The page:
More feta, more spinach, plus onion, herbs in a cream sauce — it was okay, a little watery, actually. I’ve previously heard other diners rave about this pizza, which is what had piqued my interest. Was it that I was spinach saturated? That I prefer a pizza not so wholesome? I’m not sure. No matter, there are dozens of other pies to pick from next time.

Big Nick’s, 2175 Broadway, at W. 77th Street, 212-724-3010 (pizza) 212-362-9238 (burgers and other)

Dinner: Monday, April 6, 2009

“Making something … out of nothing at all (nothing at all).”

photo11What’s that, terrible Air Supply cover band in my mind? It’s fridge-cleaning night? And a successful one at that*. 

I think the key was to use the toaster oven set to “Broiled” in three stages**. 

pre step 3
between steps 2 and 3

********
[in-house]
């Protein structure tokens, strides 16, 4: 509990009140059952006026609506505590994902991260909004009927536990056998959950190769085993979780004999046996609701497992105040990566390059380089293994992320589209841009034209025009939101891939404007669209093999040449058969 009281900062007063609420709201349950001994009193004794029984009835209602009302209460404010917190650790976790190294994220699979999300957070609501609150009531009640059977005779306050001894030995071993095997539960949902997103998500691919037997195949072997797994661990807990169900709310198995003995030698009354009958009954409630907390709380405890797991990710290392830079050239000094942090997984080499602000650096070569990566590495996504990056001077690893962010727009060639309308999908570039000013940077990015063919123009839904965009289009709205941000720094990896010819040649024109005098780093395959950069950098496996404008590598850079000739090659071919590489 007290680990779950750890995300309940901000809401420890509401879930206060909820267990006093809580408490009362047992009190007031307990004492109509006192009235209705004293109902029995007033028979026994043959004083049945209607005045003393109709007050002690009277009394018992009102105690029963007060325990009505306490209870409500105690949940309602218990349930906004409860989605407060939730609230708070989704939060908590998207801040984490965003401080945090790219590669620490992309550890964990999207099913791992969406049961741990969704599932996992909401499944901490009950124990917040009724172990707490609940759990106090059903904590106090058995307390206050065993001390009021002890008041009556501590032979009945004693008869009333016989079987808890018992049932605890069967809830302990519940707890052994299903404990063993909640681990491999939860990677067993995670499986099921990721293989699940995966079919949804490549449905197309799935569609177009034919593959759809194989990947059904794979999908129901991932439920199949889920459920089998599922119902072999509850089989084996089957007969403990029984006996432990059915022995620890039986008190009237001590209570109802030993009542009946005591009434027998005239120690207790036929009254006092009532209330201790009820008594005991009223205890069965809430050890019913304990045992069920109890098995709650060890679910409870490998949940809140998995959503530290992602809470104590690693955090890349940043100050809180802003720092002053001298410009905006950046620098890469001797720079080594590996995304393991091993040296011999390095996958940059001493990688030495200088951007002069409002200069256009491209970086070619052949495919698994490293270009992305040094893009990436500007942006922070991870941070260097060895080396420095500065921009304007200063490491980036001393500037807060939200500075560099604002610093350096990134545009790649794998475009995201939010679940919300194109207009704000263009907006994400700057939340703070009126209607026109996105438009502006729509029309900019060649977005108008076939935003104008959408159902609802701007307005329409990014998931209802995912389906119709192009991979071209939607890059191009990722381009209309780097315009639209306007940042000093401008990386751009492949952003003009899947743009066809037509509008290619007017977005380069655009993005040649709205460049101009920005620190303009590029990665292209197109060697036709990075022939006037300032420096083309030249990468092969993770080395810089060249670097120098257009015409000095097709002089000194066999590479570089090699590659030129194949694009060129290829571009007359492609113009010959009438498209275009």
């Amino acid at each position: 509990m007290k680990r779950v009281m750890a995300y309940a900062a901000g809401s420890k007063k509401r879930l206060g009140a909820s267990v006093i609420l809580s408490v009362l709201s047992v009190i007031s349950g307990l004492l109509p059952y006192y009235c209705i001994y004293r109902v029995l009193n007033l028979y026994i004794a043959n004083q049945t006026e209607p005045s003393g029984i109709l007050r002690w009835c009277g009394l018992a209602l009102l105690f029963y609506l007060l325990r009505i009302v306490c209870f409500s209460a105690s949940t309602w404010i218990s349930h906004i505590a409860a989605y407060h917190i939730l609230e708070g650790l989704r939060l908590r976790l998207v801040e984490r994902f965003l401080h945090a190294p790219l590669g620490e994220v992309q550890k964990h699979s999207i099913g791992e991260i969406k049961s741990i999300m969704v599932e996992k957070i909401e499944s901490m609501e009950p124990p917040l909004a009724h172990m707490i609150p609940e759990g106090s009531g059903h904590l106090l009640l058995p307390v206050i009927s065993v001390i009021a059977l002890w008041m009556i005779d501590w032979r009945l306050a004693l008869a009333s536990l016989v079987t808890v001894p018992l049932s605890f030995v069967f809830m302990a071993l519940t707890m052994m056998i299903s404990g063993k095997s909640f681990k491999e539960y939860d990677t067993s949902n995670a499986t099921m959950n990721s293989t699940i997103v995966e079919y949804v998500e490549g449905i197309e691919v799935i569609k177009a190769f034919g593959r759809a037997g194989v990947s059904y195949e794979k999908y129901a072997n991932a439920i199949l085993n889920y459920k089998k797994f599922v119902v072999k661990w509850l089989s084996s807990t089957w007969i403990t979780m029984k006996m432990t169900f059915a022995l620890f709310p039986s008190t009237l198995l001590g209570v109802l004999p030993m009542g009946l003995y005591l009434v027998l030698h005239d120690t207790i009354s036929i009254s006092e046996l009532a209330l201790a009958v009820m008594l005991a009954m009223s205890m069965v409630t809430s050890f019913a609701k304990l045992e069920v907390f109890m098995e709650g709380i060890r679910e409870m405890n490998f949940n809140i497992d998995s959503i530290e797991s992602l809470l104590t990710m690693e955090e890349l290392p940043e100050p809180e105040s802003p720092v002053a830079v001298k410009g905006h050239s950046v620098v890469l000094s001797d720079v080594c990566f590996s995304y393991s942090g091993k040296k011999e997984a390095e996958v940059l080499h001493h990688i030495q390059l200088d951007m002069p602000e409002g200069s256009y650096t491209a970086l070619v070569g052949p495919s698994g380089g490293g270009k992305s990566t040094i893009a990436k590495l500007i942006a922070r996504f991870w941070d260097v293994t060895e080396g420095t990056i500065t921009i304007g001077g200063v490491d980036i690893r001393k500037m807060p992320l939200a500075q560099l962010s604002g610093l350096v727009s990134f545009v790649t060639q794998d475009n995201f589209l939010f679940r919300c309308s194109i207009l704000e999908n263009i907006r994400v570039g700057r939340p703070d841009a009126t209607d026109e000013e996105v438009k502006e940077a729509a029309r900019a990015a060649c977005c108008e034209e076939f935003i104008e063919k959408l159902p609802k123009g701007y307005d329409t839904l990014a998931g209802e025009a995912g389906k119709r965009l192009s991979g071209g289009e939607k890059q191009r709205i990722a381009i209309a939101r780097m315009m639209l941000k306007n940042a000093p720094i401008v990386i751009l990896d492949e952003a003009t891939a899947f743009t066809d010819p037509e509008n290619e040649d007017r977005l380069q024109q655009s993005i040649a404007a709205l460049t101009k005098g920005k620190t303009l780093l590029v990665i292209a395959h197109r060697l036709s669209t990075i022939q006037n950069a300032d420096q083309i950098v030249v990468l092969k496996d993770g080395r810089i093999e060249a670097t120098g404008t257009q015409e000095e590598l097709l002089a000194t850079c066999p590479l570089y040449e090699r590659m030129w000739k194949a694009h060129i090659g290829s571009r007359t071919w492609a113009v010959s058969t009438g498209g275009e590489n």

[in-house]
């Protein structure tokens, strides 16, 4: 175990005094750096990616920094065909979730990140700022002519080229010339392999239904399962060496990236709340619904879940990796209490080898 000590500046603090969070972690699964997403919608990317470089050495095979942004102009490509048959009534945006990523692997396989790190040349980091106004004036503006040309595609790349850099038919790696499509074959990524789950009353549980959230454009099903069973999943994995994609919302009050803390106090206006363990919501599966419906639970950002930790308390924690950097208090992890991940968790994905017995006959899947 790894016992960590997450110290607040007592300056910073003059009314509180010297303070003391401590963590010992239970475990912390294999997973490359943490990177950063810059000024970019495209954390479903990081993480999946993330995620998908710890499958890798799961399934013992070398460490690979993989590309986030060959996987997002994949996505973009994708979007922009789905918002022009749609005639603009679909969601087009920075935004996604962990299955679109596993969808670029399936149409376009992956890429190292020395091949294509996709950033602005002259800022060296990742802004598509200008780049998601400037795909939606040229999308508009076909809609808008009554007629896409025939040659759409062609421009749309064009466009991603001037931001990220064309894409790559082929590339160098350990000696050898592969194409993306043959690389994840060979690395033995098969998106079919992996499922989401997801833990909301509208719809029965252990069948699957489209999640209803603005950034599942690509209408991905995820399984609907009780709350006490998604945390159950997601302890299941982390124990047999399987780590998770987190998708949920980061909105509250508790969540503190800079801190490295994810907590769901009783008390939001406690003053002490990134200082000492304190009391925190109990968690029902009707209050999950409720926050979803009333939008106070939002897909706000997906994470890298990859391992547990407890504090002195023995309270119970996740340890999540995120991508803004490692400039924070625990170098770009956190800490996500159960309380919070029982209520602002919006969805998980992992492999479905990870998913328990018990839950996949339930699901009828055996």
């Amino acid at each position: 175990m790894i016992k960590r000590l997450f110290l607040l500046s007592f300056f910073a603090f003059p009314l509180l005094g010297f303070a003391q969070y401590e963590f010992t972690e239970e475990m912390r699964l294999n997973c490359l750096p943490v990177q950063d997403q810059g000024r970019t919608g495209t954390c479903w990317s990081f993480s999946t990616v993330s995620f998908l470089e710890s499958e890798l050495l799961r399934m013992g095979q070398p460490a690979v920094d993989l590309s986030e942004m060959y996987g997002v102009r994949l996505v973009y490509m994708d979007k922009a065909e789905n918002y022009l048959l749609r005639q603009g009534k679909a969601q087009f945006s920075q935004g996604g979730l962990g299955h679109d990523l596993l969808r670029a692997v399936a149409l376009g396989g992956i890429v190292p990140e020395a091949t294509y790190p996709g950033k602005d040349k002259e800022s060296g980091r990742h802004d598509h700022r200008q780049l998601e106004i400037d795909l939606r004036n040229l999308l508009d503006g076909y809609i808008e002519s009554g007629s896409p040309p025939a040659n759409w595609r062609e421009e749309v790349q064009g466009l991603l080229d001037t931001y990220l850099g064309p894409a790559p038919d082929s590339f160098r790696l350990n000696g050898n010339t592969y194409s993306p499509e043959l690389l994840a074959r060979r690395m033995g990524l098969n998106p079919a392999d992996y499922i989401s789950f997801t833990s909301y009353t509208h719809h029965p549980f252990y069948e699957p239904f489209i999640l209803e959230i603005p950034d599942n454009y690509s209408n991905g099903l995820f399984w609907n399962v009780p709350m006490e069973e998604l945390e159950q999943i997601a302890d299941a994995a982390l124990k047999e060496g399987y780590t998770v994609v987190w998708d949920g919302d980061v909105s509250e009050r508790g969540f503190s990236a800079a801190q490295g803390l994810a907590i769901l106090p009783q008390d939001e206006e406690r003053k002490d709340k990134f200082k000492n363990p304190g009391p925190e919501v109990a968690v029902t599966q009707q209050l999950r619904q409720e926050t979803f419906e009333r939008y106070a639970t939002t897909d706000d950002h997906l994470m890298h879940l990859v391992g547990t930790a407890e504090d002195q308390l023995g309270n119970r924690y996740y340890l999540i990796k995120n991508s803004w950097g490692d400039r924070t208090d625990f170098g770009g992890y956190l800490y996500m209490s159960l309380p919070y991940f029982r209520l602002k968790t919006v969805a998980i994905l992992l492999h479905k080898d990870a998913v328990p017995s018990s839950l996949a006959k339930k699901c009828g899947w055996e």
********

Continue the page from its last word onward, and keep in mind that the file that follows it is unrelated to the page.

After sufficient cooking, two Dr. Praeger’s broccoli pancakes — the Dr. makes some decent frozen goods — were placed on top of two slices of bread that had been smeared with scallion creme cheese to mask the dryness, add flavor and account for the missing fat in step three, which was to melt*** the last two slices of Jarlsberg reduced fat, deli thin, pre-sliced Swiss cheese****.

The last of my favorite lettuce mix, Earthbound Farm‘s heirloom lettuce leaves, as the ever-diligent side salad, the exceptional Novello olive oil just about to kick the bucket, as well. 

I guess it’s time I go grocery shopping … 

COST: Who the hell knows. In the $5 range.